So where does all this leave print publications? How does an ink-stained wretch like me or you compete in the New World?

Think about it the same way. Ask yourself what print can do better than online.

Right now, of course, print has a lot going for it. A newspaper or magazine is easy to read, lightweight, doesn't need batteries, never crashes, doesn't have to boot up, is very inexpensive. Who among us wants to read a long article on a computer screen? Trouble is, all of these print advantages will either disappear or become less relevant as technology improves – broadband capability, better screens, smaller devices, better batteries, and so on. The E-book tablet is already here and pretty soon you can receive all the newspapers and magazines you want on it in a highly readable format.

No, when I talk about the advantage of a print publication I'm talking about something much more fundamental than battery life or screen resolution. I'm talking about something I mentioned earlier: The difference between content and journalism, the difference between raw data and skillful interpretation, the difference between tons of information and razor-sharp analysis. The difference between sound bites and depth. I'm talking about synthesis, insight, investigative reporting, narrative, context, deep understanding, and yes wisdom. It's the rare web site that offers this.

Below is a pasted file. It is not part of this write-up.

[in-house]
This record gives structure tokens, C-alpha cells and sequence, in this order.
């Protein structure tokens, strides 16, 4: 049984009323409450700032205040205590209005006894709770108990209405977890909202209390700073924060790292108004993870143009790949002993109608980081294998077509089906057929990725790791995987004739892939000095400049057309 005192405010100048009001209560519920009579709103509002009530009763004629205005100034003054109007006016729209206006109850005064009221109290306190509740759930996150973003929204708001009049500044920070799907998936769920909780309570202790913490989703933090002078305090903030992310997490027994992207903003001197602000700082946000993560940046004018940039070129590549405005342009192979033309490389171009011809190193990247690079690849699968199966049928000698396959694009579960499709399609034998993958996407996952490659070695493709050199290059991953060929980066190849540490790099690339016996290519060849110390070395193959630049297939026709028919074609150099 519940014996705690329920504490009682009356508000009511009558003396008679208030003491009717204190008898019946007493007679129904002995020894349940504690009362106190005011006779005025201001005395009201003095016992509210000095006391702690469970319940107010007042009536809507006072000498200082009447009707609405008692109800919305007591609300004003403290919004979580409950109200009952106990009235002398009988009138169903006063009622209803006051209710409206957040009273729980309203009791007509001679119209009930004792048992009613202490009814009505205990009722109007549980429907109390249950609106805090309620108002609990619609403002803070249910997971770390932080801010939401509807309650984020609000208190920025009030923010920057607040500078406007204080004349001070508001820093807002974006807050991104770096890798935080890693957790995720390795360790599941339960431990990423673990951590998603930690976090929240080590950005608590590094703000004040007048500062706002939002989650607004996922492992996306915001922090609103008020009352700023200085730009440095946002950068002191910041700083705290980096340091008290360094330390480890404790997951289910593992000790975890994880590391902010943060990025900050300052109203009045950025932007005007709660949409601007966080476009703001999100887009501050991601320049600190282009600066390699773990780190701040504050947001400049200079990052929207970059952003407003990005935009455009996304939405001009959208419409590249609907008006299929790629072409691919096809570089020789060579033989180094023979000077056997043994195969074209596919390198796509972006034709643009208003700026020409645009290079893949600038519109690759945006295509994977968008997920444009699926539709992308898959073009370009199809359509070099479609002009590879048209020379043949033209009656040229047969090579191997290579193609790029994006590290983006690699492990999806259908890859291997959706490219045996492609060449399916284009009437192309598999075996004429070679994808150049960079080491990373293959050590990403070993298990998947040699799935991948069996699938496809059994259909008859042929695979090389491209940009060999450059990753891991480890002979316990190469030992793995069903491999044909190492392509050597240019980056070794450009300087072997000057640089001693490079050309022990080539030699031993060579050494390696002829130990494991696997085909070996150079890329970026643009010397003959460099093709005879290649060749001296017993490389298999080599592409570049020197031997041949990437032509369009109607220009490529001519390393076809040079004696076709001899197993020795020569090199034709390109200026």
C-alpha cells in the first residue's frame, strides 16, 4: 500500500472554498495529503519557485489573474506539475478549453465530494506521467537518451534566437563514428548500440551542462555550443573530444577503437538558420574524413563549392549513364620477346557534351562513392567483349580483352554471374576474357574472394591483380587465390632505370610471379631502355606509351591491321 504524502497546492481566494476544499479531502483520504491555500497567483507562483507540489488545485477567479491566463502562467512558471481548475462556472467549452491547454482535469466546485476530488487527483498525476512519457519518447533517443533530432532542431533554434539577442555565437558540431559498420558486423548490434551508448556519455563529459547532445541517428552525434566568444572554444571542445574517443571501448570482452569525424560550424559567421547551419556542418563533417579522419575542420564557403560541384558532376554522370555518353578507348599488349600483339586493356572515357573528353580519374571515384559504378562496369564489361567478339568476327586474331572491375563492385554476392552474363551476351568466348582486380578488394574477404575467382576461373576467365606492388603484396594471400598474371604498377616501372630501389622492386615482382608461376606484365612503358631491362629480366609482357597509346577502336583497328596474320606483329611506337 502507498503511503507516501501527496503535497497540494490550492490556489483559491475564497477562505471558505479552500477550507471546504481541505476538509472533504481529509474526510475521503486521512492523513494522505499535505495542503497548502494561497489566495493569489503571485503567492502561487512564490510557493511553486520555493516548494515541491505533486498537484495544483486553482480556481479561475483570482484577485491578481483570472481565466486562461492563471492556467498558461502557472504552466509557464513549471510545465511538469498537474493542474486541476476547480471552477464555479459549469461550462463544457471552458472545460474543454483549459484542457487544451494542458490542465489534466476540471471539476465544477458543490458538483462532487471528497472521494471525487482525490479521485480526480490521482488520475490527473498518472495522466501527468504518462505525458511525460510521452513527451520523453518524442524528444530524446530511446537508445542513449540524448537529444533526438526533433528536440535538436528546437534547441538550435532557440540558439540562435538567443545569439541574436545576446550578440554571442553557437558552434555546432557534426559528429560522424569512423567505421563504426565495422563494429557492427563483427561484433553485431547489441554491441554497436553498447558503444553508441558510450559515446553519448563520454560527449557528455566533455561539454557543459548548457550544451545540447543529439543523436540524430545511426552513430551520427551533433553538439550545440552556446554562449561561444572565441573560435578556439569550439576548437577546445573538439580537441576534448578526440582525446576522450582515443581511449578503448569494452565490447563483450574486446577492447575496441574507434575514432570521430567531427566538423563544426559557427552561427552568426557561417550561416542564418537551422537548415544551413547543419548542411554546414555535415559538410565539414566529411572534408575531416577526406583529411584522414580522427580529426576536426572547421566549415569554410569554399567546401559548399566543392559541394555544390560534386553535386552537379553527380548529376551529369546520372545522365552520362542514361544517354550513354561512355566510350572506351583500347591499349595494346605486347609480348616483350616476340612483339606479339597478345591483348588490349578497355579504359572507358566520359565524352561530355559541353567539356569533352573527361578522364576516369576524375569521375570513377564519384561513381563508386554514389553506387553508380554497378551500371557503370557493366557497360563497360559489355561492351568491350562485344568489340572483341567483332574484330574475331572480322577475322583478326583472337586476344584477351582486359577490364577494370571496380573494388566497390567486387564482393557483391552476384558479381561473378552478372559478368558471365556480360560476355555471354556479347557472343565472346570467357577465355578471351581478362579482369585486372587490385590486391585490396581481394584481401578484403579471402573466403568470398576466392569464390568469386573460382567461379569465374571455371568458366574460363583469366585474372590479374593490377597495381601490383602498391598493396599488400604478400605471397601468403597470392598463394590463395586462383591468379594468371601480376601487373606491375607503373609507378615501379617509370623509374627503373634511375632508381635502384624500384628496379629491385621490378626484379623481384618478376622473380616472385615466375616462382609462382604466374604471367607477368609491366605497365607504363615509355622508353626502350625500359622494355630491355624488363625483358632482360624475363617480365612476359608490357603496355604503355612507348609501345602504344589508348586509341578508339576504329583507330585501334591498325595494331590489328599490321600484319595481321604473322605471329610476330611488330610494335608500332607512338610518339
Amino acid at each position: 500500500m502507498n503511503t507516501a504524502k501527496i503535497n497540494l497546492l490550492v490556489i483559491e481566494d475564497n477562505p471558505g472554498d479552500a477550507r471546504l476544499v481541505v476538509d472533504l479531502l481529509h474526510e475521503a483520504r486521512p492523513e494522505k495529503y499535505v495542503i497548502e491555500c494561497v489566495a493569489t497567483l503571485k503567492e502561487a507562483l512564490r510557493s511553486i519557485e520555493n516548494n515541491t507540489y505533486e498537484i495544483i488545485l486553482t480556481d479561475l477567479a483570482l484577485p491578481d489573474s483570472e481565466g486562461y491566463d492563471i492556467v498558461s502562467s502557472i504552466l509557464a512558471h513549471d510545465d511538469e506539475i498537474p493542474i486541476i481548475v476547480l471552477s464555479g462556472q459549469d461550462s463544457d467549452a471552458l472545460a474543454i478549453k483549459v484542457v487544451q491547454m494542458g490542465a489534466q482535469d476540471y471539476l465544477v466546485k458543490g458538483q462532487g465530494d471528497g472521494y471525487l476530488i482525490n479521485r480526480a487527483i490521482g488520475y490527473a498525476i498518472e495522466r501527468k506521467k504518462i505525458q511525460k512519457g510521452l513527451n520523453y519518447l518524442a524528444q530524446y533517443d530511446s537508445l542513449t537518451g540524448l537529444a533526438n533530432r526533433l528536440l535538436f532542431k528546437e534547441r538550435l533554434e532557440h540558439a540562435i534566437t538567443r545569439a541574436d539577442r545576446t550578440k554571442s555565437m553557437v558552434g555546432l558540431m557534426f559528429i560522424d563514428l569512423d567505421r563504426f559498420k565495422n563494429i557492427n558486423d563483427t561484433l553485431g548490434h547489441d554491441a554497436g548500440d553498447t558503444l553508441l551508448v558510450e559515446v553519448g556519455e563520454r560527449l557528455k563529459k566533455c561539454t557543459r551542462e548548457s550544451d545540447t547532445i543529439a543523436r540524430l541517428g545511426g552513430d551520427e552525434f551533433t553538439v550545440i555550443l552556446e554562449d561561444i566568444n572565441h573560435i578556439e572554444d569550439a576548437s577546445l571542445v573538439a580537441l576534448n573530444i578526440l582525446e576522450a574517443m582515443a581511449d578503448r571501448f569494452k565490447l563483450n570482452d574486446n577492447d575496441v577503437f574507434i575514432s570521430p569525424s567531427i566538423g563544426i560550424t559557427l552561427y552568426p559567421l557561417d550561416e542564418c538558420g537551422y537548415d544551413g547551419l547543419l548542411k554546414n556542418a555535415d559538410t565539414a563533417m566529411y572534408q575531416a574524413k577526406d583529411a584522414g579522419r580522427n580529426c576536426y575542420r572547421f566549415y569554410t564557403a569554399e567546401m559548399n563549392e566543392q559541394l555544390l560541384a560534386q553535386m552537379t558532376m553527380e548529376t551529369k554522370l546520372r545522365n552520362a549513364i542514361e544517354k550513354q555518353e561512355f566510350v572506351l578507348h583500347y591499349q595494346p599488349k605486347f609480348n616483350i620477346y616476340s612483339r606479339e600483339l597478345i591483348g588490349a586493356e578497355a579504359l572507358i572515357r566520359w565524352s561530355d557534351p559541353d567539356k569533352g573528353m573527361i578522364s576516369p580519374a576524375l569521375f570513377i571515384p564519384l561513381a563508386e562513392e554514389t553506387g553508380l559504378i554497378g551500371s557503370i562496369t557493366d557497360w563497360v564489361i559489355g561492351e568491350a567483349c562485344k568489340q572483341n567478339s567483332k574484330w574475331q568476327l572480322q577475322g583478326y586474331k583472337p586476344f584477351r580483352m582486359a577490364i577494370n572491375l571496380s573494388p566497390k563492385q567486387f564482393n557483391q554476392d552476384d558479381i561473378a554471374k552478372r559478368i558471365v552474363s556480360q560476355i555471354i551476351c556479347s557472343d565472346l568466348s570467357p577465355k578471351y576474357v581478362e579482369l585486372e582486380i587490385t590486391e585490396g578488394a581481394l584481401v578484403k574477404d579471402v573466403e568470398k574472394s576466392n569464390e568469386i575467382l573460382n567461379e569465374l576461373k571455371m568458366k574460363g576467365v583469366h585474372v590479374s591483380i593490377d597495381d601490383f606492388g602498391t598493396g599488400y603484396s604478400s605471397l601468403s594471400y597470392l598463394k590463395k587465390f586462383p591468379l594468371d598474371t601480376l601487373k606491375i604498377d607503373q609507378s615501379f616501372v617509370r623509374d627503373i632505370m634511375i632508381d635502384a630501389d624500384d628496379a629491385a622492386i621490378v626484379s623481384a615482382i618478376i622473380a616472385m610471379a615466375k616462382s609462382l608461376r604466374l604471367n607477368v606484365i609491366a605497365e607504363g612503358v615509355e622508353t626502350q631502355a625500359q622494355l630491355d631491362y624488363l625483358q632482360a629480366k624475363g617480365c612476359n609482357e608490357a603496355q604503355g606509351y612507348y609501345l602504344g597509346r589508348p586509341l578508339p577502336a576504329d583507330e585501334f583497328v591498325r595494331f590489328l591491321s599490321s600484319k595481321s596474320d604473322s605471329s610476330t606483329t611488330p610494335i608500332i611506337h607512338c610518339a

This requires time. This requires thoughtfulness. This requires somebody sitting down and thinking through the meaning of breaking news or what has been gathered from databases or interviews. This requires writing it down for others to read, understand, and argue with. At its highest level, this is what journalism is all about. We take content and add value.

And the need for this will not go away – especially for the sort of subject matter important to business journalists. Yes, in the future our children or our grandchildren will get this wisdom delivered on an electronic tablet or perhaps to a wireless information appliance implanted in their brains. So be it. We will all deliver it that way. But I believe, in the smithy of my soul, that even if the medium ultimately changes, the human need, the intellectual need for thoughtful journalism will never, ever go away.

© 2000 Stephen B. Shepard. All rights reserved.